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High prevalence of zonulopathy in primary angle-closure

Paper Presentation | Présentation d'article
4:11 PM, Saturday 26 Jun 2021 (5 minutes)

Authors: Anthony Fanous1, Ali Salimi2, Harrison Watt1, Mohammed Abu-Nada1, Paul Harasymowycz3.
1Faculty of Medicine, McGill University, 2Department of Ophthalmology, Faculty of Medicine, McGill University, 3Montreal Glaucoma Institute and Bellevue Ophthalmology Clinics.

Author Disclosure Block:A. Fanous: None. A. Salimi: None. H. Watt: None. M. Abu-Nada: None. P. Harasymowycz: Any direct financial payments including receipt of honoraria; Name of for-profit or not-for-profit organization(s); Allergan, Glaukos, Ivantis, Johnson & Johnson Vision, and Alcon.. Any direct financial payments including receipt of honoraria; Description of relationship(s); Consultant.

Abstract Body:

Purpose: Intraocular surgeries in patients with zonular weakness are challenging and are at increased risk of intraoperative and postoperative complications. The prevalence of zonulopathy has been previously reported for the general population; however, the evidence among angle-closure eyes is scarce. The present study aimed to assess the prevalence of zonulopathy among a large cohort of angle-closure eyes that underwent cataract surgery as a stand-alone procedure or combined with glaucoma procedures.
Study Design: Retrospective consecutive case-series.
Methods: This retrospective case-series comprised of angle-closure eyes that underwent phacoemulsification cataract surgery at a single ophthalmology center between 2009 and 2020. Those with known risk factors for zonulopathy such as history of trauma, pseudo-exfoliation syndrome, previous intraocular surgery, retinitis pigmentosa, or connective tissue disorders were excluded. The primary outcomes included the prevalence of zonulopathy assessed intraoperatively and secondary pigment dispersion syndrome (SPDS). Secondary outcomes included postoperative best-corrected visual acuity (BCVA) changes, intraoperative complications, and postoperative adverse events.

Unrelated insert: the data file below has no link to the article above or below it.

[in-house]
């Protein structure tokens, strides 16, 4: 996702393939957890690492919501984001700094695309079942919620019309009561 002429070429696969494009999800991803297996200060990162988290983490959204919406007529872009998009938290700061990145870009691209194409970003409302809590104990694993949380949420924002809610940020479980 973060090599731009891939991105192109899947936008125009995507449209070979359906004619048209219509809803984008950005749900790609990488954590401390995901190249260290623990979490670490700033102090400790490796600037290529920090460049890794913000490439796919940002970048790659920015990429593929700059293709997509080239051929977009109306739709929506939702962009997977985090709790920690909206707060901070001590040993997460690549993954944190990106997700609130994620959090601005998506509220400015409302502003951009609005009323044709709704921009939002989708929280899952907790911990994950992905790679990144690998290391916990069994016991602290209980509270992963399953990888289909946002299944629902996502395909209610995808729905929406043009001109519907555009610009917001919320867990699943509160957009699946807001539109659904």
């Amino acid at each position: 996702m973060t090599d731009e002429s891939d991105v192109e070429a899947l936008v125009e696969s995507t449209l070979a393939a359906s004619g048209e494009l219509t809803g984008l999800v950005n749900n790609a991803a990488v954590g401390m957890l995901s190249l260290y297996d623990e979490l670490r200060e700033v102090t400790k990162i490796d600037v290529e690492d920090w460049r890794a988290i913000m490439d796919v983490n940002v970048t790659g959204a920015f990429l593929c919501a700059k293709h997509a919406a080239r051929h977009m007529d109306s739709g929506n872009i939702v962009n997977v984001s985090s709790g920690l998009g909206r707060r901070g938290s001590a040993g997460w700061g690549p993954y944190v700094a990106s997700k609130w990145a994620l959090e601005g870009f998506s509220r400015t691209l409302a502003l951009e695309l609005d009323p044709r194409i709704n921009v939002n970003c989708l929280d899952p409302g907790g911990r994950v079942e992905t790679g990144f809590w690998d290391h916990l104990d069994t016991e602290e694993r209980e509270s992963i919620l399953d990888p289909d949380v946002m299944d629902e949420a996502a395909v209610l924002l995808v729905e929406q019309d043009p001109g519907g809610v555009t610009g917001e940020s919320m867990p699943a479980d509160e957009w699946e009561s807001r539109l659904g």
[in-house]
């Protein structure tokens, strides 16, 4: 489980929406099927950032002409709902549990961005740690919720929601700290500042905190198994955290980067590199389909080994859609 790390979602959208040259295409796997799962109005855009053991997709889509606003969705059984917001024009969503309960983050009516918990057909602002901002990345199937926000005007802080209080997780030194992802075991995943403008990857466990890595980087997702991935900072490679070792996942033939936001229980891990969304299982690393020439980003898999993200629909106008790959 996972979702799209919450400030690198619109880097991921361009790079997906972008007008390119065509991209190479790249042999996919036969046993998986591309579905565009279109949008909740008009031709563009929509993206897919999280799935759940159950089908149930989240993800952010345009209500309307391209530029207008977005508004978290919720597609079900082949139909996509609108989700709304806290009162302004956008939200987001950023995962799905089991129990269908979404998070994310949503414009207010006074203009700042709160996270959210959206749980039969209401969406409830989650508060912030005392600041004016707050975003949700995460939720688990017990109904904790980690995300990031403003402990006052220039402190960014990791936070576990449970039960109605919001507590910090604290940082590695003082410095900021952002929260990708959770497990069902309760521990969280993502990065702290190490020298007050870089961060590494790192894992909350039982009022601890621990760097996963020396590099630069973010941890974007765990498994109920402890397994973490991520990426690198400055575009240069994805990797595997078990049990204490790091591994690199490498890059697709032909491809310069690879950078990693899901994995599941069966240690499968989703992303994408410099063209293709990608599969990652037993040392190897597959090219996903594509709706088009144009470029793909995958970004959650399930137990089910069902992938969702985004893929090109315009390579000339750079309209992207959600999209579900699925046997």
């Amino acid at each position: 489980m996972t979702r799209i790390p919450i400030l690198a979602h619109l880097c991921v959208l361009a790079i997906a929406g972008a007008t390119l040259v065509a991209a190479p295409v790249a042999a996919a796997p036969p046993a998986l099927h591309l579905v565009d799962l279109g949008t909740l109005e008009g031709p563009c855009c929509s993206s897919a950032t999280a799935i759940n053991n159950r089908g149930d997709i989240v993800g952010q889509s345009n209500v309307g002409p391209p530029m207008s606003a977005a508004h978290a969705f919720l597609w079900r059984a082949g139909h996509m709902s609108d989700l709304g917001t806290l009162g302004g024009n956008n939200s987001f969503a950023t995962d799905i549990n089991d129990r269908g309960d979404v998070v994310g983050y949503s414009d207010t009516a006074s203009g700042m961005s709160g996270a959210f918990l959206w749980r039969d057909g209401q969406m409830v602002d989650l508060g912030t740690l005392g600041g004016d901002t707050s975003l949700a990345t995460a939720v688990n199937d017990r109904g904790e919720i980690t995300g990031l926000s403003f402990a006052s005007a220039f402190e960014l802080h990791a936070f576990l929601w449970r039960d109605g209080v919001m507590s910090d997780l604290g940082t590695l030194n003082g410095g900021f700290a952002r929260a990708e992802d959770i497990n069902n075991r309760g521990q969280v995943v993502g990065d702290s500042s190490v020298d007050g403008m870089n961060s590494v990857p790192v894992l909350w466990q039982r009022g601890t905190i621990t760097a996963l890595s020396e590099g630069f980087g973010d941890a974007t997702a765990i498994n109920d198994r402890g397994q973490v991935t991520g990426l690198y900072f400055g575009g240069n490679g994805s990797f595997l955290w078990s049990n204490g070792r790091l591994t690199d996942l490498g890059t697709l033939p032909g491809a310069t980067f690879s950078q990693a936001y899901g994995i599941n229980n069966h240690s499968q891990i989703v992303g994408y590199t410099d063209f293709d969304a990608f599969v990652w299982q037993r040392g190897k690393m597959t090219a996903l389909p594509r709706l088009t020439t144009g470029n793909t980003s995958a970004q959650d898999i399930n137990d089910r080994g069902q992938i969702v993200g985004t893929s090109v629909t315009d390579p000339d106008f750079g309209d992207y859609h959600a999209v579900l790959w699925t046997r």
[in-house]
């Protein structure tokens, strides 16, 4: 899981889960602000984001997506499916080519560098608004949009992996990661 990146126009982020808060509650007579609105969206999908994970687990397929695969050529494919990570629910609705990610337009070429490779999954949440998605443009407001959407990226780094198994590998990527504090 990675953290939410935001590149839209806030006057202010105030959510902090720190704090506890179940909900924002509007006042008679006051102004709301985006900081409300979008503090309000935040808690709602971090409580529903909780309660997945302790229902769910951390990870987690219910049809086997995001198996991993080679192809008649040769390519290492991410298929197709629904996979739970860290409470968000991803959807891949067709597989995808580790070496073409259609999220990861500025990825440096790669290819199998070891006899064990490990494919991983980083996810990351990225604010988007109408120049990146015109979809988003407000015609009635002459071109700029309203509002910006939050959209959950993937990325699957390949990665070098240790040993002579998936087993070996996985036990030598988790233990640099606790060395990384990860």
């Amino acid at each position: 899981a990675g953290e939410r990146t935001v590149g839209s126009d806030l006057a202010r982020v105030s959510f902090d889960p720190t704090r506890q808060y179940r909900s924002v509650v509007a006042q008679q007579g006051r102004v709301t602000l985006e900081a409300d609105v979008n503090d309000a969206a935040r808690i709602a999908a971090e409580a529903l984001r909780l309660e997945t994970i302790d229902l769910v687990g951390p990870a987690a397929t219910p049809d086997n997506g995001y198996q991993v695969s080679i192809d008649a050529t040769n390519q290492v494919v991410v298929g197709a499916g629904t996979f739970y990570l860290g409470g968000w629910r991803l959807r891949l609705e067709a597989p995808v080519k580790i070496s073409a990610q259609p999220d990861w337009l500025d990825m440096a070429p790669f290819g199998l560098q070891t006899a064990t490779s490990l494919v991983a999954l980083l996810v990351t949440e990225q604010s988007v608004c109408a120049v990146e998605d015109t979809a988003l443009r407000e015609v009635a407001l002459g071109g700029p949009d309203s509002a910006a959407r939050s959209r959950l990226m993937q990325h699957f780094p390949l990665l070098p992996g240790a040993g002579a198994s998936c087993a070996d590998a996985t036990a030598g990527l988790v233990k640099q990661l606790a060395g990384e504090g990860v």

Results: A total of 806 eyes of 465 patients with an average age of 65.7±10.7 years were included. Angle-closure diagnoses included primary angle-closure suspects (PACS) in 21%, primary angle-closure (PAC) in 43%, and primary angle-closure glaucoma (PACG) in 36% of the eyes. Intraoperative signs of zonular weakness were evidenced among 59 eyes (7.3% of the cohort), including floppy capsule (29 eyes, 3.6%), zonular laxity (22 eyes, 2.7%), and zonular dehiscence (8 eyes, 1.0%). In our cohort of angle-closure eyes, the prevalence of zonulopathy was significantly greater than the 0.6% to 2.6% range reported for the general population (p<0.001). SPDS was observed in 141 eyes (17.5%). Vision significantly improved from 0.27±0.51 logMAR preoperatively to 0.17±0.39 at the first postoperative month (p<0.001). Among the 59 eyes with zonulopathy, capsular tension ring was used in 23 eyes (39.0%), six eyes (10.2%) experienced vitreous prolapse intraoperatively and underwent anterior vitrectomy, and one eye experienced posterior capsular rupture.
Conclusions: Zonulopathy is an under-recognized pathology that poses an increased risk of intraoperative and postoperative adverse events. The present study evidenced a high prevalence of zonulopathy among angle-closure eyes. Awareness about the prevalence of this pathology in angle-closure coupled with a careful preoperative examination can help minimize or prevent the adverse events associated with zonulopathy.

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